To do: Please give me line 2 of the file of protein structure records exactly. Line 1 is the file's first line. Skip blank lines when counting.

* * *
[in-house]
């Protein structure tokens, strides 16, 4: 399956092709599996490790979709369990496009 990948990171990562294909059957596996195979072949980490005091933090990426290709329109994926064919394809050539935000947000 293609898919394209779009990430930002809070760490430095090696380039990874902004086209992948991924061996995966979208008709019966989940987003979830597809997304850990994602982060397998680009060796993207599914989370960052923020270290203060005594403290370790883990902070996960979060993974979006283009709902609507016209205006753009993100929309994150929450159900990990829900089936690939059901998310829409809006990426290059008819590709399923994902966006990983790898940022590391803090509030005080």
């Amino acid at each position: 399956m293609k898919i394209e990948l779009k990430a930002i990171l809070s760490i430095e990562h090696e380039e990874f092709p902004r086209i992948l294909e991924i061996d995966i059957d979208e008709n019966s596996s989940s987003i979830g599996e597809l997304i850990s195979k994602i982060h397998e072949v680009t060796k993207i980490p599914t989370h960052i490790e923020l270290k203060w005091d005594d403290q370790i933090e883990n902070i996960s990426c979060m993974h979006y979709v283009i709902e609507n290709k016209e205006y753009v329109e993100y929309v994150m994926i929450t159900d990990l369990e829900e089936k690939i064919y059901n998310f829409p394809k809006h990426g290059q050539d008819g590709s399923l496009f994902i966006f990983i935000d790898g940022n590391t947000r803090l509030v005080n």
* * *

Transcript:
């Protein structure tokens, strides 16, 4: 399956092709599996490790979709369990496009 990948990171990562294909059957596996195979072949980490005091933090990426290709329109994926064919394809050539935000947000 293609898919394209779009990430930002809070760490430095090696380039990874902004086209992948991924061996995966979208008709019966989940987003979830597809997304850990994602982060397998680009060796993207599914989370960052923020270290203060005594403290370790883990902070996960979060993974979006283009709902609507016209205006753009993100929309994150929450159900990990829900089936690939059901998310829409809006990426290059008819590709399923994902966006990983790898940022590391803090509030005080």